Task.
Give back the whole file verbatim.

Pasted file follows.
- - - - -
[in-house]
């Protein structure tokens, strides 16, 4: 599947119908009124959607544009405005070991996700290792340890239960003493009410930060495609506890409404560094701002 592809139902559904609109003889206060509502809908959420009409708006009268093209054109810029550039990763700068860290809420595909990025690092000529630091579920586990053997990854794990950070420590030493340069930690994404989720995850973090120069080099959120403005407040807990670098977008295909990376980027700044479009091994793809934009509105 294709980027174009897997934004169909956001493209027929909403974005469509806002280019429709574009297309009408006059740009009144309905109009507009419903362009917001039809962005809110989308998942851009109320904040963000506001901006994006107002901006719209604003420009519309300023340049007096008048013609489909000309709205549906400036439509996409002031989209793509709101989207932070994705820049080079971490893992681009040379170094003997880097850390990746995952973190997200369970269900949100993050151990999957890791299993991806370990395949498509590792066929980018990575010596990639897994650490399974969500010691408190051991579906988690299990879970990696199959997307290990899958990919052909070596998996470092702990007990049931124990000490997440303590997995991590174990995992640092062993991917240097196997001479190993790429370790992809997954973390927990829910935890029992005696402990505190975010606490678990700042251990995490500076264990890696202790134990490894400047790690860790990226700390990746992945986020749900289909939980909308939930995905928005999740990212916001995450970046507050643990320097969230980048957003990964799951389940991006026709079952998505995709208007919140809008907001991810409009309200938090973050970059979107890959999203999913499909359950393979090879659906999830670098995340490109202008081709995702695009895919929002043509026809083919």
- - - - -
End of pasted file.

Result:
[in-house]
């Protein structure tokens, strides 16, 4: 599947119908009124959607544009405005070991996700290792340890239960003493009410930060495609506890409404560094701002 592809139902559904609109003889206060509502809908959420009409708006009268093209054109810029550039990763700068860290809420595909990025690092000529630091579920586990053997990854794990950070420590030493340069930690994404989720995850973090120069080099959120403005407040807990670098977008295909990376980027700044479009091994793809934009509105 294709980027174009897997934004169909956001493209027929909403974005469509806002280019429709574009297309009408006059740009009144309905109009507009419903362009917001039809962005809110989308998942851009109320904040963000506001901006994006107002901006719209604003420009519309300023340049007096008048013609489909000309709205549906400036439509996409002031989209793509709101989207932070994705820049080079971490893992681009040379170094003997880097850390990746995952973190997200369970269900949100993050151990999957890791299993991806370990395949498509590792066929980018990575010596990639897994650490399974969500010691408190051991579906988690299990879970990696199959997307290990899958990919052909070596998996470092702990007990049931124990000490997440303590997995991590174990995992640092062993991917240097196997001479190993790429370790992809997954973390927990829910935890029992005696402990505190975010606490678990700042251990995490500076264990890696202790134990490894400047790690860790990226700390990746992945986020749900289909939980909308939930995905928005999740990212916001995450970046507050643990320097969230980048957003990964799951389940991006026709079952998505995709208007919140809008907001991810409009309200938090973050970059979107890959999203999913499909359950393979090879659906999830670098995340490109202008081709995702695009895919929002043509026809083919």